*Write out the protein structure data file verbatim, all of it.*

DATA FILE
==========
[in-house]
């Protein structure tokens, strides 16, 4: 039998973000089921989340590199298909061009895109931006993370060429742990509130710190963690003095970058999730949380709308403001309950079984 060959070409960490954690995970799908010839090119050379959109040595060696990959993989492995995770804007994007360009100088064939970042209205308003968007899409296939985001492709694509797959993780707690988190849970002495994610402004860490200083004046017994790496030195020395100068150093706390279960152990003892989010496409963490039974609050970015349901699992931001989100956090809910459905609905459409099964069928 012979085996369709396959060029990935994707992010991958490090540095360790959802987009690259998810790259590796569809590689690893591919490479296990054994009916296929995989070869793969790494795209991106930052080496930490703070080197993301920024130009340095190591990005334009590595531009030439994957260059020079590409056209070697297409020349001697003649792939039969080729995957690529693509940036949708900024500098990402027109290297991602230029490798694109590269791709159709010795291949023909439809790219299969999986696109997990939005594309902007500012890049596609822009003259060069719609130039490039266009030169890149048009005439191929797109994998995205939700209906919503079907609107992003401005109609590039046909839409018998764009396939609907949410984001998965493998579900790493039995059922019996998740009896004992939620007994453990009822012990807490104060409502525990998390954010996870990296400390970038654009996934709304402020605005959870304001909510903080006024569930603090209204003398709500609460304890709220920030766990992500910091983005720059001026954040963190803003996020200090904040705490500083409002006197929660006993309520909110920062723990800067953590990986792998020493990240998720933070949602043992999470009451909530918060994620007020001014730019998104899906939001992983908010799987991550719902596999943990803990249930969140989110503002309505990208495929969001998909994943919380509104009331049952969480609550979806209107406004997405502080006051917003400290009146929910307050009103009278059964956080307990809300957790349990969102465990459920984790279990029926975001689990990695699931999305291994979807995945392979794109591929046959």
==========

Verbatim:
[in-house]
């Protein structure tokens, strides 16, 4: 039998973000089921989340590199298909061009895109931006993370060429742990509130710190963690003095970058999730949380709308403001309950079984 060959070409960490954690995970799908010839090119050379959109040595060696990959993989492995995770804007994007360009100088064939970042209205308003968007899409296939985001492709694509797959993780707690988190849970002495994610402004860490200083004046017994790496030195020395100068150093706390279960152990003892989010496409963490039974609050970015349901699992931001989100956090809910459905609905459409099964069928 012979085996369709396959060029990935994707992010991958490090540095360790959802987009690259998810790259590796569809590689690893591919490479296990054994009916296929995989070869793969790494795209991106930052080496930490703070080197993301920024130009340095190591990005334009590595531009030439994957260059020079590409056209070697297409020349001697003649792939039969080729995957690529693509940036949708900024500098990402027109290297991602230029490798694109590269791709159709010795291949023909439809790219299969999986696109997990939005594309902007500012890049596609822009003259060069719609130039490039266009030169890149048009005439191929797109994998995205939700209906919503079907609107992003401005109609590039046909839409018998764009396939609907949410984001998965493998579900790493039995059922019996998740009896004992939620007994453990009822012990807490104060409502525990998390954010996870990296400390970038654009996934709304402020605005959870304001909510903080006024569930603090209204003398709500609460304890709220920030766990992500910091983005720059001026954040963190803003996020200090904040705490500083409002006197929660006993309520909110920062723990800067953590990986792998020493990240998720933070949602043992999470009451909530918060994620007020001014730019998104899906939001992983908010799987991550719902596999943990803990249930969140989110503002309505990208495929969001998909994943919380509104009331049952969480609550979806209107406004997405502080006051917003400290009146929910307050009103009278059964956080307990809300957790349990969102465990459920984790279990029926975001689990990695699931999305291994979807995945392979794109591929046959």